Friday, January 16, 1987
I'm supposed to remove four fixed-pane windows, replace the wood that's framing them, then re-install the window glass. The problem: they used a permanent adhesive. The glass is bonded to the wood. Carefully I work a knife around the edge, then a chisel, but the glue is solid. I pry.
The first pane cracks. They used regular glass. These days, you have to use tempered. It will cost $115 for one sheet. And then there's unexpected rot inside the wall. And then two more panes crack.
I woefully underestimated this job. I quoted $350 and it's going to cost $1600.
Fortunately, it's a house in Atherton where money pours like wine. Arlene understands.
"Since you have to replace the panes anyway, would you like insulated glass? There's a lot of heat loss here."
"It will double the cost."
She's older than me, bespectacled, wrinkly, grandmotherly while wearing a cable knit sweater, blue jeans, and jogging shoes. She sits in an easy chair reading a book, occasionally glancing up to watch me work.
I cover the openings. The room becomes dark. From the plywood comes the smell of urea formaldehyde glue. Arlene takes her book to another room.
At noon she goes out to Arby's, returns with an extra turkey sandwich. "Take a break," she says. "Join me."
In the dining room surrounded by photos of children, grandchildren, weddings and birthdays, we sit in plush black chairs on opposite sides of the table.
"What are you reading?" I ask.
With an embarrassed little giggle, she shows me a book called The Male Member. "It's about penises," she says. "Or is it peni?" She smiles. "It's mostly crap. Did you know the Russians claim that Hitler had only one testicle?"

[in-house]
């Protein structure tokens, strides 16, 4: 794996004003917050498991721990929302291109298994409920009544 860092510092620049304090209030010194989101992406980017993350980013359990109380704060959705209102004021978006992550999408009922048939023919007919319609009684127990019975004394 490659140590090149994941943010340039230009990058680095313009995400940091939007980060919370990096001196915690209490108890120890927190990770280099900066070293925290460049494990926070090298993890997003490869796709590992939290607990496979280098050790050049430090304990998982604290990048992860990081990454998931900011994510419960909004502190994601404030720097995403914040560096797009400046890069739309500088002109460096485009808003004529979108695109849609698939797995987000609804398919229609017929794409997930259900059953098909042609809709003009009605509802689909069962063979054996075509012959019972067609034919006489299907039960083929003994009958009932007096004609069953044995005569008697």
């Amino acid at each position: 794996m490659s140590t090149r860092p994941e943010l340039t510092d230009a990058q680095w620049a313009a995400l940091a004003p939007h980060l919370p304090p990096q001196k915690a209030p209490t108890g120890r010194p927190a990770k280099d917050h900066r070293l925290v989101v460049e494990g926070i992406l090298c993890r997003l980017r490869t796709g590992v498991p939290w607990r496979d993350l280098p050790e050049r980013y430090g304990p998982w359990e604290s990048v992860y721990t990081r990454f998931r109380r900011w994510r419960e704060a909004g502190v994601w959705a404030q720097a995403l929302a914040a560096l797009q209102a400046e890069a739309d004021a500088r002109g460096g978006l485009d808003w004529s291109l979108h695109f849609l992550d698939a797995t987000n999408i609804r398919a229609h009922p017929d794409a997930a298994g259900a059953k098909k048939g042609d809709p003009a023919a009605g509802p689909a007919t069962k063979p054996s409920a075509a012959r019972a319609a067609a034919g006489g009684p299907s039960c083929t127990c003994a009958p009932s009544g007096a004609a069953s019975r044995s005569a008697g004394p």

"Uh, no. I didn't know that."
"The author's an artist. I'm a scientist." Arelene shrugs. "According to the author, Rasputin had a thirteen incher. Now it's in an ornate wooden box on top of a dresser in Paris. Supposedly it looks like an overripe banana." She laughs. She's animated. "Napoleon's shrank to one inch as he was dying of arsenic. Havelock Ellis - you know who he is?"
"He invented narcissism. That is, he named it. But also he wrote and researched about sex simply to learn what it was like. He was impotent. At age sixty he cured his impotence and promptly stopped writing about sex. Freud was impotent also, from cocaine." She pauses, thinking. "Now that I believe."
In repair work, I enter people's houses. It's always slightly, awkwardly intimate. But there are certain invisible shields you try to maintain between employer and employed, between man and woman, between aged and young. Arlene is shattering all of them.
What next? Is she going to ask about my, uh, member? I could tell her I'm less than Rasputin but more than Napoleon.
In the spirit of the conversation I have one diverting fact at my disposal, something I've recently learned in a random discussion about body sugar, so I ask, "Does that book talk about semen?"
"I don't know," she says. "I've been skipping around."
"Did you know that semen contains fructose? It causes the sperm to take off like a shot."
"Where'd you learn that?"
"From my doctor."
Arlene frowns. "Oh, I'm so sorry."
"No no, I'm fine," I say.
From then on, she seems to treat me with pity. Which is a relief, actually. The shields seem to be back in place.
When I return a few days later to install the new panes, on her coffee table is a different book: You're Only Old Once. It's by Dr. Seuss.